Body image is a multidimensional construct that represents body image evaluation that comprises perceptions, attitudes, and feelings about body size, shape and related behaviours [16]. The attitudinal dimension, also called as body satisfaction, reflects individuals’ feeling about their body appearance, and the perceptual dimension is also called as body perception, which reflects individuals’ subjective expectancy of their body image [17, 18]. Disturbances of body image perception are considered to be one of the central aspects of anorexia nervosa (AN) and bulimia nervosa (BN) [19]. According to Garner and Garfinkel [20], body image disturbances consist of two separate aspects, i.e. perceptual disturbance and body dissatisfaction. Perceptual disturbance involves the inability to assess the size of one’s body accurately. Body dissatisfaction includes affective or attitudinal perceptions of one’s body [20].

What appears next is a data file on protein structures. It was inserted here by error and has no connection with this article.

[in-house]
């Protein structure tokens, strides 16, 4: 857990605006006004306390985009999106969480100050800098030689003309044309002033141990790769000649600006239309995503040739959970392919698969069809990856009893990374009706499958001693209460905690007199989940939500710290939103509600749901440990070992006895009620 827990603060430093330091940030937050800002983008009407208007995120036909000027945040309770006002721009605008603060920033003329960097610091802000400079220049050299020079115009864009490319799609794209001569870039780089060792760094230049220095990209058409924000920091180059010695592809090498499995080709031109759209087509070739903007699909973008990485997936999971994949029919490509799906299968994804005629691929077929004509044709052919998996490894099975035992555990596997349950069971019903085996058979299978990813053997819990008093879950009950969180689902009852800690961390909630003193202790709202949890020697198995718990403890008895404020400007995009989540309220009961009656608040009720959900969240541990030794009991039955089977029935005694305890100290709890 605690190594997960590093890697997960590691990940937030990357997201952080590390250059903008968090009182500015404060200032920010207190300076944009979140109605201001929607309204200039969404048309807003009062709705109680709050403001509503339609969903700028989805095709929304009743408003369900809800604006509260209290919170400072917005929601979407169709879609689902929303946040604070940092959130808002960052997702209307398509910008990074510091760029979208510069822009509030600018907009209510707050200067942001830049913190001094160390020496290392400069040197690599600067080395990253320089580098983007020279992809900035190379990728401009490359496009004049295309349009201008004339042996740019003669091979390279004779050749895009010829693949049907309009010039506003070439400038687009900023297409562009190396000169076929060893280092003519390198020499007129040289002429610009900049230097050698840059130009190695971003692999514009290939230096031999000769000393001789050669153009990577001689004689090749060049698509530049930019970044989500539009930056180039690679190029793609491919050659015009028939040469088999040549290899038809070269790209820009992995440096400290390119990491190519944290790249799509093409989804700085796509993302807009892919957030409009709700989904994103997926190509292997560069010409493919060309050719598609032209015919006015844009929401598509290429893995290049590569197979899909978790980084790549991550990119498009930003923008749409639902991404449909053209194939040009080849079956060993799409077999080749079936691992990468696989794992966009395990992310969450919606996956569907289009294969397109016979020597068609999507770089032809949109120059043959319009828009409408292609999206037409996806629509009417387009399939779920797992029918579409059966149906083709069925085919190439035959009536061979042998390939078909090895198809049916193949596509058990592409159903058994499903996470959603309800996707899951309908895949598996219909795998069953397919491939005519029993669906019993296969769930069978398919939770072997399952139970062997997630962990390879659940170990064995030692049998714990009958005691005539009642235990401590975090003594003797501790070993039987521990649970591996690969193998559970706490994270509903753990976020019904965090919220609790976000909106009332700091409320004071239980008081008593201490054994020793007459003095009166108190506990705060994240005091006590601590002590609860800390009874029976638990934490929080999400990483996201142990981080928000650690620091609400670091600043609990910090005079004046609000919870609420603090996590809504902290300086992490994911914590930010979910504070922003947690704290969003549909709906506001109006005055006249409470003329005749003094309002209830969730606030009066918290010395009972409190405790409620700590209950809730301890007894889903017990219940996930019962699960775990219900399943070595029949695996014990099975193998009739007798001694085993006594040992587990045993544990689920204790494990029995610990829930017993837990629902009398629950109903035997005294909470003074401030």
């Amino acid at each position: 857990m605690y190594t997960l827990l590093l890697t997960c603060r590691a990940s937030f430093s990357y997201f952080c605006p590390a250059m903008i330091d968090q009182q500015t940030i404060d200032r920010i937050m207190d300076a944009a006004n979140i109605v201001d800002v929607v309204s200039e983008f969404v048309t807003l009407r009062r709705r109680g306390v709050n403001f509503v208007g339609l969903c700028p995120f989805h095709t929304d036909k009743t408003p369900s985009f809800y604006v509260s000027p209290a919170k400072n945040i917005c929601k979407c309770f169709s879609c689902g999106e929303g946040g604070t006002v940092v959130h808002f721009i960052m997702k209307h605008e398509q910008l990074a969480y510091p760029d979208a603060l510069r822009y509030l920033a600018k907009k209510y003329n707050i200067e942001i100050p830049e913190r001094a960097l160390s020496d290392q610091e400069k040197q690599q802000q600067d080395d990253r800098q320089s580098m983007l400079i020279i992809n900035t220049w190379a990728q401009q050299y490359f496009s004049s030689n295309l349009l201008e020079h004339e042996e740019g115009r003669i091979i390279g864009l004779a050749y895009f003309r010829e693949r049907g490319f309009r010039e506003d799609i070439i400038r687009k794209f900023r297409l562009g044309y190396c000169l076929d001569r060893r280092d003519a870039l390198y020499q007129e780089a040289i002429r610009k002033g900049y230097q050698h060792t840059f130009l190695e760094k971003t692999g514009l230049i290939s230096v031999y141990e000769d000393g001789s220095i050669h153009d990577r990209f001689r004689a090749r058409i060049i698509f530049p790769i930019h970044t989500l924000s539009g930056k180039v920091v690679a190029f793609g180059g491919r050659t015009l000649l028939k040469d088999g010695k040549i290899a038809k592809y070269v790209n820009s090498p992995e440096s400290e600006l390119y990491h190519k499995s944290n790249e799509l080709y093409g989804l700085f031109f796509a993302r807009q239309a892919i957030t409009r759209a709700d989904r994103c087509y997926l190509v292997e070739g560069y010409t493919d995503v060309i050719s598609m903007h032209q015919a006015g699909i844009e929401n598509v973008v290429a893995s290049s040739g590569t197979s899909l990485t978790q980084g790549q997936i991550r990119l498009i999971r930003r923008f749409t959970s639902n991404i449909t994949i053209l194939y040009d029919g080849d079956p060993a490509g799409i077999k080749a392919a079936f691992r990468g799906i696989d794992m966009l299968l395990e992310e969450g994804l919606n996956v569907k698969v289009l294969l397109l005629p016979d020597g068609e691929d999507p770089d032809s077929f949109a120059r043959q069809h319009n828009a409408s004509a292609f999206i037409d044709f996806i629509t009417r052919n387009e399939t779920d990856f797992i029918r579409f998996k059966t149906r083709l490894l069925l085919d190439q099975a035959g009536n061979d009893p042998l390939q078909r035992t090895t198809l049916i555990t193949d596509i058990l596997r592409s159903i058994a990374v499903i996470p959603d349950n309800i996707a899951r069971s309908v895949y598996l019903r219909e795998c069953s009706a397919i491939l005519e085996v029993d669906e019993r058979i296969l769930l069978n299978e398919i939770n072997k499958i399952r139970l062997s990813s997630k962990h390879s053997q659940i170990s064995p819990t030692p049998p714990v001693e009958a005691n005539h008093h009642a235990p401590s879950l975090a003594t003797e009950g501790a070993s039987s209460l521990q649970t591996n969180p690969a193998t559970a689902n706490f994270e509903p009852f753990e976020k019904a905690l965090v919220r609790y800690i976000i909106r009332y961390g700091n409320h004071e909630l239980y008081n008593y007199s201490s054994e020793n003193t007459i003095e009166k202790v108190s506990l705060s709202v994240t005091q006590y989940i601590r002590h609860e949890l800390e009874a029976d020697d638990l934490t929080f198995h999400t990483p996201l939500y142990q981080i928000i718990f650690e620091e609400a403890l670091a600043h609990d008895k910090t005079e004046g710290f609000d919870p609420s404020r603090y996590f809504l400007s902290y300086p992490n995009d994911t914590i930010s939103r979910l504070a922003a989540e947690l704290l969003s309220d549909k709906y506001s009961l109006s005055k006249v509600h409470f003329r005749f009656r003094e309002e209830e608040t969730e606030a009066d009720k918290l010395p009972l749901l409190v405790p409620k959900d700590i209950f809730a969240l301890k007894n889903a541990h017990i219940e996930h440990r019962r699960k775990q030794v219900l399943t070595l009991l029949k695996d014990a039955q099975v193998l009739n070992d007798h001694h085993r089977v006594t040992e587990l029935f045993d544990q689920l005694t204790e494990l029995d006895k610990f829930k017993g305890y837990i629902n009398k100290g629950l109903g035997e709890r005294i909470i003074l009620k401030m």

Body image disturbance (BID) refers to an overvaluation of one’s appearance, possibly combined with difficulties in correctly gauging one’s size and with pronounced body avoidance or checking behaviour. It is a transdiagnostic feature of AN and BN and assumed to be the core psychopathology of eating and weight disorders [21]. The distinction between body size distortion and body dissatisfaction has been studied in bulimic patients [12]. Although these two concepts have not been included in the DSM-III diagnostic criteria for bulimia nervosa, it has been postulated that a disturbance in body image plays a role in the disorder aetiology. Self-report procedures in the form of semi-structured interviews or questionnaires have been established for the assessment of BID, but experimental setups using specific devices are also commonly used [22, 23]. The different measures of BID are assumed to capture different aspects of BID.